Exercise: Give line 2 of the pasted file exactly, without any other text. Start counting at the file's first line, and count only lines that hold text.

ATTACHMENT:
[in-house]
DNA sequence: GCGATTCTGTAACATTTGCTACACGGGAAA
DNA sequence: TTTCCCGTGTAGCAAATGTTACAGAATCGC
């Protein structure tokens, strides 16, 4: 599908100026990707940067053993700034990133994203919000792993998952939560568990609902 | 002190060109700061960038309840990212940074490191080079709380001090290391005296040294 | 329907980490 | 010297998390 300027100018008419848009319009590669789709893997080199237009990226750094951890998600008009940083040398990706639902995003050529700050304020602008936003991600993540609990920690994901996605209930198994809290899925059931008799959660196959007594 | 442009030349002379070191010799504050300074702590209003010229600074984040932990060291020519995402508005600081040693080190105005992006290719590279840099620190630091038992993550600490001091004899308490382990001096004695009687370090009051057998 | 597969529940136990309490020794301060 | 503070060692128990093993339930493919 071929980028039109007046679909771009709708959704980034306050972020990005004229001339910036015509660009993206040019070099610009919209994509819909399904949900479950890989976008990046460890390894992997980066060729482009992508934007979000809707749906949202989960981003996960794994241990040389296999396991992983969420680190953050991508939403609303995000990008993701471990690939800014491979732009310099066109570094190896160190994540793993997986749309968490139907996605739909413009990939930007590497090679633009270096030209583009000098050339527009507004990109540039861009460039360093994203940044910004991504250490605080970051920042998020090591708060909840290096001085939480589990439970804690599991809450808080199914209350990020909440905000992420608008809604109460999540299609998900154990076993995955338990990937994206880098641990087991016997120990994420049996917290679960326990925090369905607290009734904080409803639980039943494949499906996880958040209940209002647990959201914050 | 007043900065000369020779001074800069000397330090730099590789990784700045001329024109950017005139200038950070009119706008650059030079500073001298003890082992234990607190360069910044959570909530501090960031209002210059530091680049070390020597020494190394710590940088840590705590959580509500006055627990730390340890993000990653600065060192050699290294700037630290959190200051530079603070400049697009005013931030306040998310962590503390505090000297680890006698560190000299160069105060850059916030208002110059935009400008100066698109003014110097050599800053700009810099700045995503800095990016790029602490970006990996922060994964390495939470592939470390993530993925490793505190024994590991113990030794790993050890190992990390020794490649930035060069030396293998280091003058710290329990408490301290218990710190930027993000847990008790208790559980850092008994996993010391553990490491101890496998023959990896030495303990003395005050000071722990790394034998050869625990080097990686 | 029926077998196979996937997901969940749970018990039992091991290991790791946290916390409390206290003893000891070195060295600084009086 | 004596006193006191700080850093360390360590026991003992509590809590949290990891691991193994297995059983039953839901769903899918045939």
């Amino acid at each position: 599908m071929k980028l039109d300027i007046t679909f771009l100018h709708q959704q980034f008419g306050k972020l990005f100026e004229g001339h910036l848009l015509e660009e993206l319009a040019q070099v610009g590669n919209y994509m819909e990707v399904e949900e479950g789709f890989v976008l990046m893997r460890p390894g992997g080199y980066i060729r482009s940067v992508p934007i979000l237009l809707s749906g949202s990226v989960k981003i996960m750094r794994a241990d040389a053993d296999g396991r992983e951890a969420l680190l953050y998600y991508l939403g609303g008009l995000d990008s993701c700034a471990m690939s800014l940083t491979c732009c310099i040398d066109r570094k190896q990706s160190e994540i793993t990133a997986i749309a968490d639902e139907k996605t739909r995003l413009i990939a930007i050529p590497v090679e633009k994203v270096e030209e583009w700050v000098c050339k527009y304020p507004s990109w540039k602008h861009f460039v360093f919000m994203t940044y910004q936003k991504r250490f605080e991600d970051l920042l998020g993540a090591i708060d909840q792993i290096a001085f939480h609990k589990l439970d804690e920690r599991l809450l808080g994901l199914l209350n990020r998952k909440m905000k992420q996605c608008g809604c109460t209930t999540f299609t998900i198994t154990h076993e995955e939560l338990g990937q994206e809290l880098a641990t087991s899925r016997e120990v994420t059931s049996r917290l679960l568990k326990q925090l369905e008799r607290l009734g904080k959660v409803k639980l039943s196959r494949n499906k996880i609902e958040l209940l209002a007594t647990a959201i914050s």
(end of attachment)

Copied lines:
DNA sequence: GCGATTCTGTAACATTTGCTACACGGGAAA